Jessica Bailey, who's with Wichita Falls Autism Awareness, says, "It affects things like your social ability where you have a hard time speaking, your speech, your cognitive development, things like that."
Mark McCloskey, who participated in the walk, says, "We're here for my son, Payten. He's three-years-old. He was diagnosed with autism about a year ago."
Mark says he and his wife had many questions about the disorder their son was diagnosed with.
"Is he going to be able to lead a normal childhood? Is he going to have regular friends?"
Numbers from the Centers for Disease Control and Prevention show autism is more prevalent than originally thought.
"New statistics now are one in 88. Everybody's familiar with the old statistics of one in 110 or one in 70 boys. It's now as many as one in 54 boys," Bailey says.
Thanks to programs like Wichita Falls Autism Awareness, Mark and his wife learned what autism is and learned how to communicate with Payten and help with his needs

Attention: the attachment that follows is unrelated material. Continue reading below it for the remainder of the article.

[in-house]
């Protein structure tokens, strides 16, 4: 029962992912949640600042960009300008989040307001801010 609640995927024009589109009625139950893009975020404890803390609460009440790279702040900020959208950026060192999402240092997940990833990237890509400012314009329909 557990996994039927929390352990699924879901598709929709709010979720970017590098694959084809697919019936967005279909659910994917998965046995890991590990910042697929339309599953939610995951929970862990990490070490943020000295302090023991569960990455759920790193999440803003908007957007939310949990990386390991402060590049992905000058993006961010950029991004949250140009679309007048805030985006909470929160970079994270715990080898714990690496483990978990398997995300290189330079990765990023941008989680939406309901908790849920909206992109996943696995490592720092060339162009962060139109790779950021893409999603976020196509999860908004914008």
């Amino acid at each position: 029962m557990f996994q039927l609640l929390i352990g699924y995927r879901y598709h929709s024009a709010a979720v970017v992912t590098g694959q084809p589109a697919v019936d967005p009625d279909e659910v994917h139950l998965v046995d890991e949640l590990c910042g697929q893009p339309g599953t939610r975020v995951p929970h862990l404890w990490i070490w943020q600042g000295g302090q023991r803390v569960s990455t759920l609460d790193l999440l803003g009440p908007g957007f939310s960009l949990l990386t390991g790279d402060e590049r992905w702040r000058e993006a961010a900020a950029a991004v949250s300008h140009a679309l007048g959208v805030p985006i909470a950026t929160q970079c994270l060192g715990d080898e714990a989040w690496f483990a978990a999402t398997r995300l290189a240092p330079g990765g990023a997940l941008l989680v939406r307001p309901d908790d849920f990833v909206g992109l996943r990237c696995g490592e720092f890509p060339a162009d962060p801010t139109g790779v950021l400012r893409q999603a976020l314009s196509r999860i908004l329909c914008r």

"He's really progressed well. His communication has increased incredibly. He's been able to tell us the things he needs and those type of things."
All the money raised through the autism awareness run and walk benefits Autism Speaks, the nation's largest autism advocacy program which funds research in causes, treatments, and cures for the disorder.
And thanks to the hundreds of participants, organizers say more than $5-thousand will be donated to Autism Speaks.
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